Cut above the rest Open heart surgeries took Dupuy near finish line, but now he's in winner's circle

November 05, 1990|By Ross Peddicord | Ross Peddicord,Evening Sun Staff

SHEPHERDSTOWN, W. VA. — SHEPHERDSTOWN, W.Va. -- When Larry Dupuy guided the filly Lady Dragonfly to a two-length victory in the first race at Laurel a couple of weeks ago, it was hardly considered an extraordinary feat.

After all, it was just another $6,500 claimer.

The winner paid $21.20, but there have been plenty of longer shots. Well, maybe.

Dupuy, a 36-year-old jockey who has made his reputation at the minor league Charles Town Race Track about 8 miles from here, is in the midst of a monumental career comeback.

Fifteen months ago, he was near death -- "living on borrowed time" his surgeon, Richard Hopkins, later recalled. Since then he has gone through the brutal ordeal of two open heart surgeries, but returned to competition just over two months ago at Charles Town to ride almost a winner a day. He occasionally makes a foray into Maryland with a horse shipped in from West Virginia.

If Dupuy rode at the nation's great race courses, he'd be instant guest material on Oprah or at least Sally Jesse Raphael. But, it takes the same gut-wrenching strength and physical demands to ride a Lady Dragonfly as it does a Secretariat, only the competition is a couple of seconds slower.

"Essentially this is what they do," Dupuy said as he described open heart surgery as dispassionately as if he was cinching up the girth on a saddle. "Your chest is sawed open. You are put on a life support system.

"Your heart is pulled out a little where they can get easier access. It's packed in ice to slow it down. And then, in my case, they go about cutting out an old valve and putting in a new one. The whole procedure takes between four to six hours. It's the life support system that really wears you down. It takes a few days to recover, because your whole system is out of sync. But the human body is pretty resilient."

Dupuy stands up and shows a scar, running vertically down from his chest. It is hardly noticeable.

But then he points to the wire still visible just beneath the skin. It was inserted to hold his chest together.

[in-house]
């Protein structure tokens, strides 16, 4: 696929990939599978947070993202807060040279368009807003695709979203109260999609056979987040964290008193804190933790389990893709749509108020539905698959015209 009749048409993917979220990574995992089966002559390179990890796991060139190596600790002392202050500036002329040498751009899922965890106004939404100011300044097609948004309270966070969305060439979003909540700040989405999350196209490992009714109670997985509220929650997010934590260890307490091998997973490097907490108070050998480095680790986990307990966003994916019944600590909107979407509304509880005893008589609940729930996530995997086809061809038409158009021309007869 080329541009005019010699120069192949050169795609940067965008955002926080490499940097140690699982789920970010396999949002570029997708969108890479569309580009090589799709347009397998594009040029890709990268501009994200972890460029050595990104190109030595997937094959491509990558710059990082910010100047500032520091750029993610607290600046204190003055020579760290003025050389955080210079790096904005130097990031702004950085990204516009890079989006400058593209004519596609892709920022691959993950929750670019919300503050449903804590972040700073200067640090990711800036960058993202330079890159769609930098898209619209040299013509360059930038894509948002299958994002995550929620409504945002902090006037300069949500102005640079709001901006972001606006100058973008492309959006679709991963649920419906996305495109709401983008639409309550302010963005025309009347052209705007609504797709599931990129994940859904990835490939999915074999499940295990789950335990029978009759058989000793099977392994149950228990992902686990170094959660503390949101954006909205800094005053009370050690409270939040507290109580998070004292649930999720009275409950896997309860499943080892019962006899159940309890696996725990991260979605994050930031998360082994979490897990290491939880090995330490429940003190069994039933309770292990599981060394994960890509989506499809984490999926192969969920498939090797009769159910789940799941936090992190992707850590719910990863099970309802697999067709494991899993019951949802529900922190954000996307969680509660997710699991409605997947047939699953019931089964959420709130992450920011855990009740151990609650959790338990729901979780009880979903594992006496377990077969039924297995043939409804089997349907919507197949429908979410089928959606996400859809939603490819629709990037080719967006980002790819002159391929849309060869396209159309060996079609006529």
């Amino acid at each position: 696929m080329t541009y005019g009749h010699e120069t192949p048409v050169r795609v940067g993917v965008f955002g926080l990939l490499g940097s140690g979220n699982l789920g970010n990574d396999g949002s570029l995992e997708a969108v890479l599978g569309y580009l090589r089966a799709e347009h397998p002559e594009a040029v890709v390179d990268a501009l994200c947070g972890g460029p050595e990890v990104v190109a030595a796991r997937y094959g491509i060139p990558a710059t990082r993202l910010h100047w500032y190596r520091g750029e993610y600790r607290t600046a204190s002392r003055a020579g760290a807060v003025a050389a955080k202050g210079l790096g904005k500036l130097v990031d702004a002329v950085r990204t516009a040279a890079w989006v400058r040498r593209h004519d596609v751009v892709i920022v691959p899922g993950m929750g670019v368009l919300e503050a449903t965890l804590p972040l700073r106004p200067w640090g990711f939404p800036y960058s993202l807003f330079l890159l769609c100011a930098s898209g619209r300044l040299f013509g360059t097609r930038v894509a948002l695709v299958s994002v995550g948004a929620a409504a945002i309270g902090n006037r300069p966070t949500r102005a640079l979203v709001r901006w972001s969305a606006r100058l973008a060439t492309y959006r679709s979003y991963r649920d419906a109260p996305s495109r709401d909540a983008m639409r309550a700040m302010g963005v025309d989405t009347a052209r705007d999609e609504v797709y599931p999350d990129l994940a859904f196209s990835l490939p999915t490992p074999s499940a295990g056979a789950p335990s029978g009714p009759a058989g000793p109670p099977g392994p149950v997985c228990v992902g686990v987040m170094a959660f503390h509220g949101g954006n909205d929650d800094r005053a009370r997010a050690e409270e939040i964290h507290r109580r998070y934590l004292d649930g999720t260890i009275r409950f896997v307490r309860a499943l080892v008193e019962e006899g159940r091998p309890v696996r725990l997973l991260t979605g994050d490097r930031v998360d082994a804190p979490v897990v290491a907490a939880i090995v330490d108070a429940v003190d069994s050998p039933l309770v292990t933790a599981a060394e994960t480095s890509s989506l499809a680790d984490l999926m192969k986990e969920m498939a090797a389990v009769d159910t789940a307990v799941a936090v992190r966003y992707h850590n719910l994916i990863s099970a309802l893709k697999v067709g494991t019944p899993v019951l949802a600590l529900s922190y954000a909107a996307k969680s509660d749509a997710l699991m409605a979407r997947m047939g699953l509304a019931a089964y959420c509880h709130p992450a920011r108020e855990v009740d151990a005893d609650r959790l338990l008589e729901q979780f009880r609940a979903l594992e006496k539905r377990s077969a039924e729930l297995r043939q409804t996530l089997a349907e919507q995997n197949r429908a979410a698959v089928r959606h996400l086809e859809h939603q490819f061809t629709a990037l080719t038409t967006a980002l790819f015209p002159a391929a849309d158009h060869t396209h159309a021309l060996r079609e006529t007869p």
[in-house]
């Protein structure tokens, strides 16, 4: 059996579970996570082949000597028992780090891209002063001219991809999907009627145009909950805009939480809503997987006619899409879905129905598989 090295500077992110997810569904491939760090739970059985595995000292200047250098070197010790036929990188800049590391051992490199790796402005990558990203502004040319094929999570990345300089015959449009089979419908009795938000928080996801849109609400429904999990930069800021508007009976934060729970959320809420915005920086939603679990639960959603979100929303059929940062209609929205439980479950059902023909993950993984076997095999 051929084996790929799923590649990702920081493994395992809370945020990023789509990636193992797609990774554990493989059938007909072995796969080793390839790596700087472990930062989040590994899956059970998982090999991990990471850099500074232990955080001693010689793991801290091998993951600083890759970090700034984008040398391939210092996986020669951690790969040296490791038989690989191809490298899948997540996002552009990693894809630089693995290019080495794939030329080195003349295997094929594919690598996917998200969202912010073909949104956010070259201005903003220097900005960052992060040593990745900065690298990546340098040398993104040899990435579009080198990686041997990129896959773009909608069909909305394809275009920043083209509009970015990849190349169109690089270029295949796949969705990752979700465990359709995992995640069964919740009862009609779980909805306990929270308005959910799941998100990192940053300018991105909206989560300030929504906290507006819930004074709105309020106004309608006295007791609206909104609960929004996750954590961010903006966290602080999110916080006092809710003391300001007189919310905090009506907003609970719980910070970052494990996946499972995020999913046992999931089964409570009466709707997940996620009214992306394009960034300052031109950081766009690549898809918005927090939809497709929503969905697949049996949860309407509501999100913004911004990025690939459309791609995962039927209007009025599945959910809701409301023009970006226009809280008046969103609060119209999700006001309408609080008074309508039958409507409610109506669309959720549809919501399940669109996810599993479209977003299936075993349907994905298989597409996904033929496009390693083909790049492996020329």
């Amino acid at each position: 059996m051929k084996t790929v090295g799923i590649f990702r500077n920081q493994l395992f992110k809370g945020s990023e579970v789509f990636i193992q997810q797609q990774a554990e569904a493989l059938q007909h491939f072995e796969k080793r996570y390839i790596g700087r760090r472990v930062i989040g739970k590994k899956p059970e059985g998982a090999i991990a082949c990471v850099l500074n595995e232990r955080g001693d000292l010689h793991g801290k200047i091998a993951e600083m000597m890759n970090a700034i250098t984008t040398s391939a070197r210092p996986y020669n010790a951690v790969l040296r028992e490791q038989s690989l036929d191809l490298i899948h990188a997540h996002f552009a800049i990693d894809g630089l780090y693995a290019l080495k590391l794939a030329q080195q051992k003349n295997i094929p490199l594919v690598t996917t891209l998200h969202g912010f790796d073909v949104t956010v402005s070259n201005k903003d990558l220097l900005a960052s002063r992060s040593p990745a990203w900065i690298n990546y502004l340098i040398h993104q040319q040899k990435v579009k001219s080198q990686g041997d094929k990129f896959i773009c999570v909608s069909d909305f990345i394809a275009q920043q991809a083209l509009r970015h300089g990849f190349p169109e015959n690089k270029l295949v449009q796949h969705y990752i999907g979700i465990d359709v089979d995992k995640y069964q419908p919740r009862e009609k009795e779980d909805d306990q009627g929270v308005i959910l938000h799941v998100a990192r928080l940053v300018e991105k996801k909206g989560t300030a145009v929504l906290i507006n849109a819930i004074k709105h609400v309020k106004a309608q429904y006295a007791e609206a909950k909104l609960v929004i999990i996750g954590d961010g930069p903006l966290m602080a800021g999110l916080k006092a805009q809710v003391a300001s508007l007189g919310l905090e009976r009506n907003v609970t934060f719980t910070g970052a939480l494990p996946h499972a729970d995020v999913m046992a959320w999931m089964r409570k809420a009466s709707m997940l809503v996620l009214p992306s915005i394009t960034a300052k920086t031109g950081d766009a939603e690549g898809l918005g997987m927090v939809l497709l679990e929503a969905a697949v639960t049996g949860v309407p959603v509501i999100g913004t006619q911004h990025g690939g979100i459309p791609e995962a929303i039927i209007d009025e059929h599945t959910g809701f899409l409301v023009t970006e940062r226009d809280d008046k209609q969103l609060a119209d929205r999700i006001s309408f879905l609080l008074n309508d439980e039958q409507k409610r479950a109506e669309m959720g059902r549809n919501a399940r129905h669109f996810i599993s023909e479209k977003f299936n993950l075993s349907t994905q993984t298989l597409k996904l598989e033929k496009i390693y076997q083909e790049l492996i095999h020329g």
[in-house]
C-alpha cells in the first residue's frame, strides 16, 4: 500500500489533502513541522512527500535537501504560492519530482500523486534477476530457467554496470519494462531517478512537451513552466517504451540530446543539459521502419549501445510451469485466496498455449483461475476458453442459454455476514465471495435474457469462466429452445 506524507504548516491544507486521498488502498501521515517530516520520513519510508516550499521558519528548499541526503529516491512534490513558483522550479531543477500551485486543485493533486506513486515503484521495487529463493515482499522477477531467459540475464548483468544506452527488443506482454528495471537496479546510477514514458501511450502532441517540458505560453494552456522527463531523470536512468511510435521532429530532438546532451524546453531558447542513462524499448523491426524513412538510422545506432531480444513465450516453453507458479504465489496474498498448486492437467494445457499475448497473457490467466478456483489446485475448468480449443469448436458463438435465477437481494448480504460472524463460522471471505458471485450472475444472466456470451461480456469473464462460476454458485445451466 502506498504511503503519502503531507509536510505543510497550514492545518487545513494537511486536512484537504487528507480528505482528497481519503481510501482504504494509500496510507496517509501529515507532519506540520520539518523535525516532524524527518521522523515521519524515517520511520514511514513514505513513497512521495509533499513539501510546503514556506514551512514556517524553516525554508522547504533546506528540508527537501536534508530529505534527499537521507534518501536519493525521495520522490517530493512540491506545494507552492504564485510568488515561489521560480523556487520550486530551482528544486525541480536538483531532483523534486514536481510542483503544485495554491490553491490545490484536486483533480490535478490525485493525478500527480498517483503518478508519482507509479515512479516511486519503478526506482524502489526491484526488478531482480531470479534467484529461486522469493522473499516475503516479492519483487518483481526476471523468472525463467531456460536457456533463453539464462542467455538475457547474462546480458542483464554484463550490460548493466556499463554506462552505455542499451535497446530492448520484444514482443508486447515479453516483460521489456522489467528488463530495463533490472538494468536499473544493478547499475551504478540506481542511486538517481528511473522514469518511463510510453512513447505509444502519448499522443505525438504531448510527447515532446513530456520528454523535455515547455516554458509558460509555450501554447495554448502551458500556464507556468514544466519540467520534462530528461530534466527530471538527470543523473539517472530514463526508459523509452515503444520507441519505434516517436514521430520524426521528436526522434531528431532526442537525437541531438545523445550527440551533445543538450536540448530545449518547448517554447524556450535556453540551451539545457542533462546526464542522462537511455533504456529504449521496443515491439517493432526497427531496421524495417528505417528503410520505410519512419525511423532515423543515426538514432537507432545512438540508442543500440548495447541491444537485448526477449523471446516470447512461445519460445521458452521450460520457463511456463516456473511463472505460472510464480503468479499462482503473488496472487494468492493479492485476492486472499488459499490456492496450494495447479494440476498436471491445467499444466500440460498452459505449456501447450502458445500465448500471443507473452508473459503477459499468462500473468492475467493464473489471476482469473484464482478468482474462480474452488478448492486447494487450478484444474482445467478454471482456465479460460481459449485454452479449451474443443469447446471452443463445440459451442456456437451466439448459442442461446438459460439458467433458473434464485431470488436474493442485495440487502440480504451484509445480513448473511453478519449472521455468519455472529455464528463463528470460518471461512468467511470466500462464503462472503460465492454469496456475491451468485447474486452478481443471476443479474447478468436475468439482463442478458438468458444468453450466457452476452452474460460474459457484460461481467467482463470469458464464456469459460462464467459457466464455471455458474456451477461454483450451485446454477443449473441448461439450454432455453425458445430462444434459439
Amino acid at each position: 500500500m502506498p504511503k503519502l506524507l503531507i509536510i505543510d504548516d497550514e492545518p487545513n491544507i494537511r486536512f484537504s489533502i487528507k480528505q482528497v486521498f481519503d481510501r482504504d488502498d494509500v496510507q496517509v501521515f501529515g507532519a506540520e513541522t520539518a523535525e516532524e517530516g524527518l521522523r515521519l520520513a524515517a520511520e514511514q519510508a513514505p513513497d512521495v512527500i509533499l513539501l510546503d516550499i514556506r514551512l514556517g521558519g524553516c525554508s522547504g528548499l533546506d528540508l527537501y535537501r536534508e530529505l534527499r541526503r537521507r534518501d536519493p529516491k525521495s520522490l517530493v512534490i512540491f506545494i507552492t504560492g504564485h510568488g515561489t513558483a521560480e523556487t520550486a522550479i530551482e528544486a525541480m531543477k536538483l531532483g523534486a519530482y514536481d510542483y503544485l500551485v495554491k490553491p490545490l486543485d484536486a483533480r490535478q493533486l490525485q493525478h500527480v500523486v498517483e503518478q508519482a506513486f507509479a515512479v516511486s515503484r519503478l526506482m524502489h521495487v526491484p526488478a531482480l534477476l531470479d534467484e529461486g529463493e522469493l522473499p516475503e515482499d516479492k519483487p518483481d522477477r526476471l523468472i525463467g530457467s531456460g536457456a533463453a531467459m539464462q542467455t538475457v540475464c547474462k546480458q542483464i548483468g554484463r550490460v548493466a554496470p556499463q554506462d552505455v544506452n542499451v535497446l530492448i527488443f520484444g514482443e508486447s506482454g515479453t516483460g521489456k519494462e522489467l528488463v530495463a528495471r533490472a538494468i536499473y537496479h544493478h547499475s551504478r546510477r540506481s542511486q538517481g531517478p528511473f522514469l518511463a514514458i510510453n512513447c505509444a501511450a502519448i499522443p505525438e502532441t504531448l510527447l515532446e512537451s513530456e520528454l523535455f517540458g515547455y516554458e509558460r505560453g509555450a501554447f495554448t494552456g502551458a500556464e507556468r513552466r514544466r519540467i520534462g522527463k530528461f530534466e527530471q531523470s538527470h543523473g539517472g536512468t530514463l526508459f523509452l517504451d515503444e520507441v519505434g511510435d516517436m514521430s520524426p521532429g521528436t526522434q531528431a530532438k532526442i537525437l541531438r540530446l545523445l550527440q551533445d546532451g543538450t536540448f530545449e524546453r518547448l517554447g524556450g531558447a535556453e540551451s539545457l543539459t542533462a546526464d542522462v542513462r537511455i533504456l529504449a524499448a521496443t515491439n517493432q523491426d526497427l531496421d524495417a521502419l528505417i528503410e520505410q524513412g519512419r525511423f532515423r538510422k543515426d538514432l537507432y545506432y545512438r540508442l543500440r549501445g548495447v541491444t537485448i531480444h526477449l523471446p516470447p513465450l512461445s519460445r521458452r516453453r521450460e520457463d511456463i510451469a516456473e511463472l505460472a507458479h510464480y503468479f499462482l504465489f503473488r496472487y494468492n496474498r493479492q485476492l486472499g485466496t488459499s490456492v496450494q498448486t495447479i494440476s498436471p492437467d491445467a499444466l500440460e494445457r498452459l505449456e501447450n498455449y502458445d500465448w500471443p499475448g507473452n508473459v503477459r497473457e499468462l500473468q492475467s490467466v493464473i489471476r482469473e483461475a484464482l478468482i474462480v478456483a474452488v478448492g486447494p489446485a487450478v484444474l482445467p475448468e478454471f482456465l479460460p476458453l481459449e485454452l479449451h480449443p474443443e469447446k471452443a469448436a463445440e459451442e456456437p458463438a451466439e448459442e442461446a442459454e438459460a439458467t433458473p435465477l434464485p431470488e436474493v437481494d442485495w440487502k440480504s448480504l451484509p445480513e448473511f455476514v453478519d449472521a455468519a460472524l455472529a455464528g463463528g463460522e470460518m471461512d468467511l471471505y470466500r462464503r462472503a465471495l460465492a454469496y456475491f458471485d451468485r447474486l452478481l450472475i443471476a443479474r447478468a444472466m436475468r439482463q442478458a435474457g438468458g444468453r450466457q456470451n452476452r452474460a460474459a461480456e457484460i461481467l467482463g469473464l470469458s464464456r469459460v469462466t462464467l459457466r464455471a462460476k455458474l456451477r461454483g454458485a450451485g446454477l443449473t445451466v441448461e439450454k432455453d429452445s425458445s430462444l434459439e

"It makes it tough going through those metal detectors at airports," he quips.

Dupuy and his wife, Sheila, have two children, Darren, 13, and Serena, 9. Ever since he started riding at Charles Town as a teen-ager, Larry has always been one of the more successful jockeys, and he and Sheila are popular among the large colony of horse folks that live in the communities surrounding the track.

Two years ago, everything was going well for the family. They had just bought a house and were in the process of redecorating, when Larry began to have severe flu-like symptoms.

"I'd wake up in a sweat," he recalled, "but sweats so bad that the whole sheet would be soaked."

A local doctor diagnosed it as the flu and prescribed antibiotics. "I'd feel better until the antibiotics ran out," Dupuy said. "Then I'd get really sick all over again."

Still, he kept riding winners. Then on a Wednesday afternoon in April of 1989, a colt named Brother Load almost became his last mount.

"During the post parade, the lead pony pushed over into me and crushed my foot and broke it," Dupuy said. "I had to go to my bone doctor in nearby Martinsburg. I told him about my other problems as well. He suggested I go to another doctor, who took blood tests."

The blood tests showed that a common strep germ had entered his bloodstream and that he had a bacterial infection. Dupuy was immediately hospitalized in Martinsburg, but the severity of his heart problem still was not discovered.

At 3:30 on a Saturday morning, he started to have severe chest pains. "I was rushed into the emergency room, where they started sticking all sorts of needles and catheters into me. Since I was literally dying, they couldn't give me any pain medication. I was awake through the whole thing. I've never been through such pain."

It wasn't until noon the next day that Dupuy arrived at the Georgetown University Medical Center in Washington. "When I got there, my blood pressure was 60 over zero," he said.

"We basically took him from the ambulance to the operating table and the fact that he was an athlete and in good shape probably saved him," said Hopkins, his surgeon.

It turned out that Dupuy had a congenital abnormality, known as a bicuspid aortic valve, which, according to the medical textbooks, "predisposes a person to infections."

"Most people have three flaps on their heart valves, but I only have two," Dupuy explained. "What happened is that the bacteria attached itself to the valve and became infected. The valve finally collapsed. My doctor told me it was totally mush when they took it out."

Because of the emergency situation, Dupuy's valve was replaced with one taken from a pig. There had not been time to locate a human valve.

He began a six-month recuperative period that lasted through the summer of 1989. He began jogging, galloping horses at Charles Town and was all set to ride in October when he became sick all over again.

Baltimore Sun Articles
Please note the green-lined linked article text has been applied commercially without any involvement from our newsroom editors, reporters or any other editorial staff.